Kyle Harper

Oklahoma Voices
11:35 am
Mon May 19, 2014

Panel Explores How To Make History Vital To 21st Century Education

(L-R): Kyle Harper, Ronald White, Allen Guelzo, Joan Waugh, Ed Ayers, Vernon Burton, John Wilmerding.
Credit The University of Oklahoma / iTunesU

During the University of Oklahoma’s 2014 “Teach-In on the Civil War,” each speaker gathered on stage for a panel discussion about Freedom in America and Civic Education, moderated by OU interim provost and director of the Institute for the American Constitutional Heritage Kyle Harper.

Richmond University President Ed Ayers says in order to ensure its vitality, the humanities need to play offense, rather than defense.

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World Views
4:30 pm
Fri October 25, 2013

World Views: October 25, 2013

Listen to the entire October 25, 2013 episode.

Rebecca Cruise and Suzette Grillot discuss record levels of smog that are forcing the closure of schools and businesses in Northeast China, and heavy-handed tactics by Russia toward its former Soviet neighbors.

University of Oklahoma historian Kyle Harper joins the program to talk about how smallpox and the bubonic plague contributed to the fall of the Roman Empire. His latest project focuses on the effects of disease and climate change on the history of civilization.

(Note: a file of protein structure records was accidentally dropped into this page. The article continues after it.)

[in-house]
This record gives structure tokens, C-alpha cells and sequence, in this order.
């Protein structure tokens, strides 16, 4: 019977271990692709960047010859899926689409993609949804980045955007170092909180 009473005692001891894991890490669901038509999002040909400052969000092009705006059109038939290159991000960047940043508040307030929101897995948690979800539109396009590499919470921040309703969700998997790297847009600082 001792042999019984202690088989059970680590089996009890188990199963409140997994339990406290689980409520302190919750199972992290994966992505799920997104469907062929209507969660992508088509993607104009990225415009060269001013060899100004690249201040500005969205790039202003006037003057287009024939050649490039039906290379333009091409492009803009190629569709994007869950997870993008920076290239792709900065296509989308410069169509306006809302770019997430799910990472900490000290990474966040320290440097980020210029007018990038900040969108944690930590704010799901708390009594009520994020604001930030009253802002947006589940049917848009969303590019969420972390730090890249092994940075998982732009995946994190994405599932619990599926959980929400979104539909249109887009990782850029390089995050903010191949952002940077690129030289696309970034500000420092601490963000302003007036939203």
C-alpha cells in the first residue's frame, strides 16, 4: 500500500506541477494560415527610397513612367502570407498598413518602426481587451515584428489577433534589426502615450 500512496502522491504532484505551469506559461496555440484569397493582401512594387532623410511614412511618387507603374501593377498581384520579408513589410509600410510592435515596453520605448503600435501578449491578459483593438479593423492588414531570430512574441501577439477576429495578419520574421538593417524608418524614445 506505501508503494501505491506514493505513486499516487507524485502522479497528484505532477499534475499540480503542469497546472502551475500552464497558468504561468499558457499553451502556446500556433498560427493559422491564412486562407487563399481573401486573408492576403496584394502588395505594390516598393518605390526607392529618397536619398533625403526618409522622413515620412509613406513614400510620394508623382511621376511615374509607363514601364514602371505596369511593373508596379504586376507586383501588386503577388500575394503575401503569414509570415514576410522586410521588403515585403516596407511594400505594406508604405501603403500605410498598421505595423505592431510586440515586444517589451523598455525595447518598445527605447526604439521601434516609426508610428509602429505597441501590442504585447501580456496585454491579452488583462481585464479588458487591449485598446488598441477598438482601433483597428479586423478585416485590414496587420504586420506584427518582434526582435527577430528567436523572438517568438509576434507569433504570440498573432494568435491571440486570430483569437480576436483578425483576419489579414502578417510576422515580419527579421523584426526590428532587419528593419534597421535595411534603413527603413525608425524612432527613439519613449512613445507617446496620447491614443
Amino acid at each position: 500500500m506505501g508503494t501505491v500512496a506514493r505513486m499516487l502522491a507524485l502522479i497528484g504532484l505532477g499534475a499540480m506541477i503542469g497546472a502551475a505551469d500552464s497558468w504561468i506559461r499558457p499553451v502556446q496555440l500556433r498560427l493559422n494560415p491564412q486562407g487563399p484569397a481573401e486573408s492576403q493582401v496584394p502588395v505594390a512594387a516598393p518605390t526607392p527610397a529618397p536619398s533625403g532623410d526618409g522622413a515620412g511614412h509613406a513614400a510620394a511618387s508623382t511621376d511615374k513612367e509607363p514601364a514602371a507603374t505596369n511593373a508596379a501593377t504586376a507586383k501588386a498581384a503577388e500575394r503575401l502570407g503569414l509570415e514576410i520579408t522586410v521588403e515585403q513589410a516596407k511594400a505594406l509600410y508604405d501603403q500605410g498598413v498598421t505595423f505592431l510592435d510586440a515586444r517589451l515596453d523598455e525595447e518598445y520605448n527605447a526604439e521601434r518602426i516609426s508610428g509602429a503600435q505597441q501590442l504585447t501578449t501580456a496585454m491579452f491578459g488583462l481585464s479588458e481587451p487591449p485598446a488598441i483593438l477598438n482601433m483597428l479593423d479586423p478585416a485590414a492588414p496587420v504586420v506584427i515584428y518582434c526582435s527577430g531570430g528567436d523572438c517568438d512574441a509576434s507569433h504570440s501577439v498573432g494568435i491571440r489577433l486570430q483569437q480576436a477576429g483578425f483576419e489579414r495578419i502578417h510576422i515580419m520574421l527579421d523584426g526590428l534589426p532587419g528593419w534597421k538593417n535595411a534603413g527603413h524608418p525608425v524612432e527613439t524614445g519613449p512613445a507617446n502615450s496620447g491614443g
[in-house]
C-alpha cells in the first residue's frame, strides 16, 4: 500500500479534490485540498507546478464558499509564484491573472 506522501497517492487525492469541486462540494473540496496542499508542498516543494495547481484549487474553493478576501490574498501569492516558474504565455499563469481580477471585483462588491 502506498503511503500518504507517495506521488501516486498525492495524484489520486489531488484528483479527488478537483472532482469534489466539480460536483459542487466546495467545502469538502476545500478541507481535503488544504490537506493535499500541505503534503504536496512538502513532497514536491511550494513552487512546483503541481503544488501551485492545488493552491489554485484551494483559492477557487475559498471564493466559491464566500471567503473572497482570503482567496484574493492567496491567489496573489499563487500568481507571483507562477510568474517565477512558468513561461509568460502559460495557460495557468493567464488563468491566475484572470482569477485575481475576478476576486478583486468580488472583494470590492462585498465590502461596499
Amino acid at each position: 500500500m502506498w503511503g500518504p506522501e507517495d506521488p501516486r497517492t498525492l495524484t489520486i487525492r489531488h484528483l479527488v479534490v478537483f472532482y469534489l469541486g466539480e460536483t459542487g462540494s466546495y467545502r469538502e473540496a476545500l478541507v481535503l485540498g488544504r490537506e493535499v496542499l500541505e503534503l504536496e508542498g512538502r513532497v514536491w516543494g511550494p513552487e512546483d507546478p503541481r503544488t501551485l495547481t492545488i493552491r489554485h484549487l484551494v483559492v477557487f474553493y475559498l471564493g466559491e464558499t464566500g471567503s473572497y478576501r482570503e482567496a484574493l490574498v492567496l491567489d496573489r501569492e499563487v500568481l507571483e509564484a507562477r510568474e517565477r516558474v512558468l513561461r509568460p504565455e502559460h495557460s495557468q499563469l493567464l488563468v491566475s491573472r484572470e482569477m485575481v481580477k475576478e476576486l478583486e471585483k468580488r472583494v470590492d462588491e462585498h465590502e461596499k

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World Views
12:18 pm
Fri October 25, 2013

Germ Theory: How Disease And Climate Change Toppled The Roman Empire

The Roman Colosseum - September 26, 2009.
Credit Yellow.Cat / Flickr Creative Commons

Listen to Suzette Grillot's conversation with historian Kyle Harper.

University of Oklahoma historian Kyle Harper says there have been thousands of answers to what caused the fall of the Roman Empire. Overexpansion, economics, and the rise of Christianity are all valid explanations, but he’s exploring the role of disease and climate change.

“When we look back at the Roman Empire now, we can see that changes in the Romans' environment, both the climate, but also the kind of species that live in and around humans, especially pathogens, play an enormous role in the collapse,” Harper says.

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Textbook Costs
3:10 pm
Mon June 17, 2013

OU Pushes Online Material As Textbook Alternative

Credit greenasian / Flickr

University of Oklahoma officials say a program that puts more course material online is saving students on the cost of textbooks.

OU President David Boren's office says the first year of the Textbook Alternatives Initiatives has saved students about 25 percent off the typical $1,400 yearly cost of textbooks.

OU is trying to push more material online after seeing a study that found up to 70 percent of students were not buying books because of the costs.

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